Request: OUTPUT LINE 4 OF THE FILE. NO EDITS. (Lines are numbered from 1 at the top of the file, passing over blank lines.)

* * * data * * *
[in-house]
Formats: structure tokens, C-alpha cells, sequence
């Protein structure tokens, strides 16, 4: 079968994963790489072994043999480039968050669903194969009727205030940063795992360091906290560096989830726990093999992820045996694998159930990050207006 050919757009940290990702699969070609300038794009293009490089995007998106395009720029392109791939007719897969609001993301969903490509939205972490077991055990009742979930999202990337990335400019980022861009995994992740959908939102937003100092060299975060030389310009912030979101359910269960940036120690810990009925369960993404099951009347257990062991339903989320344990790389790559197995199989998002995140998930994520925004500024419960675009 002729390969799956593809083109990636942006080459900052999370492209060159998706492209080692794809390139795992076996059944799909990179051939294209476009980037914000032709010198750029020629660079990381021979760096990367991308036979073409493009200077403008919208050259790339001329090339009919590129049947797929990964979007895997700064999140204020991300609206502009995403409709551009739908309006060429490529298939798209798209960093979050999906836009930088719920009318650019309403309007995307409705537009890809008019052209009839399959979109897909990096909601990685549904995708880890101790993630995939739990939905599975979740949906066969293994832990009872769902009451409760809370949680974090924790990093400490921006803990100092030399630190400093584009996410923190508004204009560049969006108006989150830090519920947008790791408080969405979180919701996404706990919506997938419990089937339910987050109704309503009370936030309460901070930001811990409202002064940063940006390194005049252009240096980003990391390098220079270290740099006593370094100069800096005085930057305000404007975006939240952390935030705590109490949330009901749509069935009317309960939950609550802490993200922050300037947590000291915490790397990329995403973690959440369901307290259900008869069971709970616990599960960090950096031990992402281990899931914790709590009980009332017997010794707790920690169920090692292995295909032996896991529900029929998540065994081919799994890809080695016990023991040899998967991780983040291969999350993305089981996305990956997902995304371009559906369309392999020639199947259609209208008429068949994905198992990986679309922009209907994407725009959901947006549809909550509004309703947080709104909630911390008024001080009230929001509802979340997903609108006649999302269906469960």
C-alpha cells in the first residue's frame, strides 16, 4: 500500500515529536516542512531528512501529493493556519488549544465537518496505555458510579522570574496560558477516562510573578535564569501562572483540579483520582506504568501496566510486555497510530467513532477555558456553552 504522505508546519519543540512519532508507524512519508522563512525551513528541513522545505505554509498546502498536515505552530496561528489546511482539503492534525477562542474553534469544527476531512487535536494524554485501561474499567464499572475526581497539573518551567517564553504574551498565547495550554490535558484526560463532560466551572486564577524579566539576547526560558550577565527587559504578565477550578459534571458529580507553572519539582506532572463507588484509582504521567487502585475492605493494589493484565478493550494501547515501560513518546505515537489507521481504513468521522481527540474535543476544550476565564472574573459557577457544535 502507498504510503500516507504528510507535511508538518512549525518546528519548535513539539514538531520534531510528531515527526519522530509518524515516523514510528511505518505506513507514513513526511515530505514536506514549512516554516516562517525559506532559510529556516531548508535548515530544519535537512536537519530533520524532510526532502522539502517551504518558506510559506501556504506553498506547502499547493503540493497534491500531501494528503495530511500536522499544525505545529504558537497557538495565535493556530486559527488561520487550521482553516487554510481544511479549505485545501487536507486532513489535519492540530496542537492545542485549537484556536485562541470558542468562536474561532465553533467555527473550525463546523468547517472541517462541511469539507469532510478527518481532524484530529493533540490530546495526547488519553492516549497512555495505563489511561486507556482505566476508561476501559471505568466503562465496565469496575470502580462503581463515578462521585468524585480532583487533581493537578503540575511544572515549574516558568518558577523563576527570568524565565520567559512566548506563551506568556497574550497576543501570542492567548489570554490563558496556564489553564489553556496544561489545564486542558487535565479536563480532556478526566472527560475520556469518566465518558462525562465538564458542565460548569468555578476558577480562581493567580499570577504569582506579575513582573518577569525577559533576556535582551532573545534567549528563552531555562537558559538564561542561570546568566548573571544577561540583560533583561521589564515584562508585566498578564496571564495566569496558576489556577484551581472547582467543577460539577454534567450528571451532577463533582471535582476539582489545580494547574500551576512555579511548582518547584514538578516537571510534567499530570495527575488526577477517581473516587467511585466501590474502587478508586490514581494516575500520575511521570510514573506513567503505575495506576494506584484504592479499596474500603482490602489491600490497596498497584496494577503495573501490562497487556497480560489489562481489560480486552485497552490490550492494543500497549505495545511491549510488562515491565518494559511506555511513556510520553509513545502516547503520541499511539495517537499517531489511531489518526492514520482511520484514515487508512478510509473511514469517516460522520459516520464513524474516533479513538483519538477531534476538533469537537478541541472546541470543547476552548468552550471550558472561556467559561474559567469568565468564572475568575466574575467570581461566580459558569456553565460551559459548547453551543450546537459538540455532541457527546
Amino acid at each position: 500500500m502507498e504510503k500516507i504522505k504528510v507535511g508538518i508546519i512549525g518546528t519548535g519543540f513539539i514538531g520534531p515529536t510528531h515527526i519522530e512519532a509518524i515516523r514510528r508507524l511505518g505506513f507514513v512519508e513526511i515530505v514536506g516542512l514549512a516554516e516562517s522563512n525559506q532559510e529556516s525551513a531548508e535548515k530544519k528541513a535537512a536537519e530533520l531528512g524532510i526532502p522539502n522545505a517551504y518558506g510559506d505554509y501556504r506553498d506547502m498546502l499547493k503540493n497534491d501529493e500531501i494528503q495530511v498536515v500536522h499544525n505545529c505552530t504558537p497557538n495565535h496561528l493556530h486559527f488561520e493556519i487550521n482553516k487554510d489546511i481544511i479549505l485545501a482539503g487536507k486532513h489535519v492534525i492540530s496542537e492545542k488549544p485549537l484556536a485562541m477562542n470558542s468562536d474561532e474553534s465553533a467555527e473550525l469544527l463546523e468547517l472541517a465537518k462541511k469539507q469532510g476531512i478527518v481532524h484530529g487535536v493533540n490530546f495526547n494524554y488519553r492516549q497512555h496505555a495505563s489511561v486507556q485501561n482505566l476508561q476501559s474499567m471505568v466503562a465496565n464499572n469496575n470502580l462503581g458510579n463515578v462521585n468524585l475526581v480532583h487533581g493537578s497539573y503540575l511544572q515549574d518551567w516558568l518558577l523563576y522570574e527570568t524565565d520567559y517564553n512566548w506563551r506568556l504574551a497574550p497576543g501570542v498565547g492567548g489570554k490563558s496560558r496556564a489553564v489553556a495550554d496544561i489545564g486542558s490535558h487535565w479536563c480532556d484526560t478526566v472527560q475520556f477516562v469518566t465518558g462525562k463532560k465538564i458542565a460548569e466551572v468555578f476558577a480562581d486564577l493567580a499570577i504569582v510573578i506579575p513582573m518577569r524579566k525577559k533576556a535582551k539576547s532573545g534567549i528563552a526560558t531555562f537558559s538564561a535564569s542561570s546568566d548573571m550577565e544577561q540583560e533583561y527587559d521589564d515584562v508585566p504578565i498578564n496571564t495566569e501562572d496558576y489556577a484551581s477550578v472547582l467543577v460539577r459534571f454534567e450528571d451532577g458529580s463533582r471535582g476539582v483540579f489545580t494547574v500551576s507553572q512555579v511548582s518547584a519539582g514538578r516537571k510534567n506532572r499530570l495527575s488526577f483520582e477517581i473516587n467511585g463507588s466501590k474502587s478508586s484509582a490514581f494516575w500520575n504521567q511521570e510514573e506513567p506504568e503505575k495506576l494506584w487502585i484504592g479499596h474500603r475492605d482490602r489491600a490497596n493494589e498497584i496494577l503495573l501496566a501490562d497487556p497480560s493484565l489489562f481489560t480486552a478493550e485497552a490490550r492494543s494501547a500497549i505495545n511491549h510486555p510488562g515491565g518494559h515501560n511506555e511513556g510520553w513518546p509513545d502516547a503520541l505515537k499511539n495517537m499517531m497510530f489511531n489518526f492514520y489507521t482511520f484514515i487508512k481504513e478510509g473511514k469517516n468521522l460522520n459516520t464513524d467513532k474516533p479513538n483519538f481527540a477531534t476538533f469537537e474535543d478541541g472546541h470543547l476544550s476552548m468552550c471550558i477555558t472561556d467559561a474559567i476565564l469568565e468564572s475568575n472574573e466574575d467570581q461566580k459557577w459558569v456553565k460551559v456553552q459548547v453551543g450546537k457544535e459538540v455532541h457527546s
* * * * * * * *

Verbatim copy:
C-alpha cells in the first residue's frame, strides 16, 4: 500500500515529536516542512531528512501529493493556519488549544465537518496505555458510579522570574496560558477516562510573578535564569501562572483540579483520582506504568501496566510486555497510530467513532477555558456553552 504522505508546519519543540512519532508507524512519508522563512525551513528541513522545505505554509498546502498536515505552530496561528489546511482539503492534525477562542474553534469544527476531512487535536494524554485501561474499567464499572475526581497539573518551567517564553504574551498565547495550554490535558484526560463532560466551572486564577524579566539576547526560558550577565527587559504578565477550578459534571458529580507553572519539582506532572463507588484509582504521567487502585475492605493494589493484565478493550494501547515501560513518546505515537489507521481504513468521522481527540474535543476544550476565564472574573459557577457544535 502507498504510503500516507504528510507535511508538518512549525518546528519548535513539539514538531520534531510528531515527526519522530509518524515516523514510528511505518505506513507514513513526511515530505514536506514549512516554516516562517525559506532559510529556516531548508535548515530544519535537512536537519530533520524532510526532502522539502517551504518558506510559506501556504506553498506547502499547493503540493497534491500531501494528503495530511500536522499544525505545529504558537497557538495565535493556530486559527488561520487550521482553516487554510481544511479549505485545501487536507486532513489535519492540530496542537492545542485549537484556536485562541470558542468562536474561532465553533467555527473550525463546523468547517472541517462541511469539507469532510478527518481532524484530529493533540490530546495526547488519553492516549497512555495505563489511561486507556482505566476508561476501559471505568466503562465496565469496575470502580462503581463515578462521585468524585480532583487533581493537578503540575511544572515549574516558568518558577523563576527570568524565565520567559512566548506563551506568556497574550497576543501570542492567548489570554490563558496556564489553564489553556496544561489545564486542558487535565479536563480532556478526566472527560475520556469518566465518558462525562465538564458542565460548569468555578476558577480562581493567580499570577504569582506579575513582573518577569525577559533576556535582551532573545534567549528563552531555562537558559538564561542561570546568566548573571544577561540583560533583561521589564515584562508585566498578564496571564495566569496558576489556577484551581472547582467543577460539577454534567450528571451532577463533582471535582476539582489545580494547574500551576512555579511548582518547584514538578516537571510534567499530570495527575488526577477517581473516587467511585466501590474502587478508586490514581494516575500520575511521570510514573506513567503505575495506576494506584484504592479499596474500603482490602489491600490497596498497584496494577503495573501490562497487556497480560489489562481489560480486552485497552490490550492494543500497549505495545511491549510488562515491565518494559511506555511513556510520553509513545502516547503520541499511539495517537499517531489511531489518526492514520482511520484514515487508512478510509473511514469517516460522520459516520464513524474516533479513538483519538477531534476538533469537537478541541472546541470543547476552548468552550471550558472561556467559561474559567469568565468564572475568575466574575467570581461566580459558569456553565460551559459548547453551543450546537459538540455532541457527546